Technological advancements have allowed the construction industry to drastically reduce production timelines and project costs and improve overall quality. In conjunction, prefabrication has re-emerged due to the popularity of BIM and sustainable building. Prefabrication no longer means “looks like all the others.” Today, the power of prefabrication exhibits how design technology and manufacturing can work together to improve the industry while still producing unique and visually appealing structures.

Technology
BIM allows contractors to consider more than just a design’s geometry. BIM now encompasses geographic information, spatial dimensions and their relationships with each other, and augments this information with time and cost dimensions. Architecture, engineering and construction are all separate disciplines and are difficult to coordinate and unite, but BIM allows building structures to achieve their final form early on in the design process and create a seamless connection between an architect’s drawing and the building’s finished structure. 

A key benefit of BIM is enabling the increased use of prefabrication, which in turn improves worksite productivity and overall project ROI. BIM software produces a detailed 3-D digital representation of the structure—not an approximation subject to costly onsite changes. Such models are exact matches, and BIM processes produce the models during the earliest stages of the design process. 

Automated creation of the BIM model enables more effective value engineering, earlier access to hard pricing and far fewer revisions on the jobsite—all of which save time and ultimately money. This precise model is an invaluable tool that allows contractors to plan, design, coordinate and value engineer a project in its earliest stages.

Manufacturing
On top of technological advances like BIM software, innovations in manufacturing have helped improve efficiency and minimize building costs within the construction industry. Innovative manufacturing allows the project’s components to be prefabricated—progressively shaped, punched, dimpled or cut—to precise sizes for assembly. To further improve efficiency, each manufactured part can be printed with a unique ink label, or QR code, for easy identification and sequencing for the next production phase. QR codes also allow for ease and speed of assembly on the jobsite. Plus, details that used to require onsite labor, such as holes for electric, plumbing or cable, can be implemented during the manufacturing process.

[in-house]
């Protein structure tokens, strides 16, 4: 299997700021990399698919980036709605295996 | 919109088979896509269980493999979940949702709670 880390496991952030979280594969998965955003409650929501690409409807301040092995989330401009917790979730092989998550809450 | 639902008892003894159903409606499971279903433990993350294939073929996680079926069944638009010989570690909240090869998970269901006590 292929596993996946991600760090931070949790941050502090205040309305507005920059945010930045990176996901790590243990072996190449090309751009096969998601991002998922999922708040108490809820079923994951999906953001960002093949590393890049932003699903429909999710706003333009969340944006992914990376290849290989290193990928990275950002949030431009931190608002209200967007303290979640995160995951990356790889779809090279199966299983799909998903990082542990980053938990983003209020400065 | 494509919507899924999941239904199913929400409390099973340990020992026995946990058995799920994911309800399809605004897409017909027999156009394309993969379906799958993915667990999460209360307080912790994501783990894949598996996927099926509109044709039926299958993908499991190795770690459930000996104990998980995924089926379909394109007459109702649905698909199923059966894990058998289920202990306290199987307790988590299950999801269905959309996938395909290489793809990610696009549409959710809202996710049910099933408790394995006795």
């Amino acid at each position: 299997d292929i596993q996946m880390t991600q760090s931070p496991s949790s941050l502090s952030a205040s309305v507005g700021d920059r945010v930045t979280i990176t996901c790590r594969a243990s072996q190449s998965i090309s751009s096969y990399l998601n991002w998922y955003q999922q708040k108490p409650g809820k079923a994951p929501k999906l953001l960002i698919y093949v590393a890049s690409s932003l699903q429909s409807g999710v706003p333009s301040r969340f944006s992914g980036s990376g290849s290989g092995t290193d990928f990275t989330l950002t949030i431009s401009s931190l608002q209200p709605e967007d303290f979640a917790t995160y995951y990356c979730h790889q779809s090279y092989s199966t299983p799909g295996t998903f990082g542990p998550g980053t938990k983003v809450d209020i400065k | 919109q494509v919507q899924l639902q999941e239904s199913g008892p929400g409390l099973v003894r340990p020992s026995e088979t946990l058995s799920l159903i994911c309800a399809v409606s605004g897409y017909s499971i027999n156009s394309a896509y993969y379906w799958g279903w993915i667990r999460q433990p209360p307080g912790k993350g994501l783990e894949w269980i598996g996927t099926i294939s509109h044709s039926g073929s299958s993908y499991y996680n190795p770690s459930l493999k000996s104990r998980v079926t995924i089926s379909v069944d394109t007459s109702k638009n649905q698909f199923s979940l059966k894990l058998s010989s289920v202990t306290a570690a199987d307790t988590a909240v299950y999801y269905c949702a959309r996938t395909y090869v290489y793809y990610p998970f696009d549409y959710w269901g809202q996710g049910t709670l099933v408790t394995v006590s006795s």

Controlled factory environments allow for precision and predictability unattainable in structures that are cut and built onsite. Because each component is precision manufactured for exact fit according to the plans, a project’s material waste is greatly reduced as well, sometimes by as much as 20 percent, which helps boost a building’s sustainability.

Standardization is the key to the speed, efficiency and precision of manufacturing processes. However, it’s important to remember that standardization refers to the product process and not to the buildings themselves. Standardized processes still yield diverse and unique final products, while the process trims both time and expense. Precision and automated manufacturing processes that work from the virtual model eliminate guesswork and onsite modifications, speed throughput and ensure the highest quality for all projects.

The level of precision and integration created by the fusion of technology and manufacturing allows projects to be greener, less expensive and installed in a fraction of the time. Safety risks, uncertainties, project duration and onsite revisions are reduced, while the reliability of installation and overall project quality are improved. Companies and contractors that don’t adapt to these trends won’t have the right tools to get the job done. 


Satyen Patel is executive chairman of Prescient Co Inc., Arvada, Colo. For more information, visit prescientco.com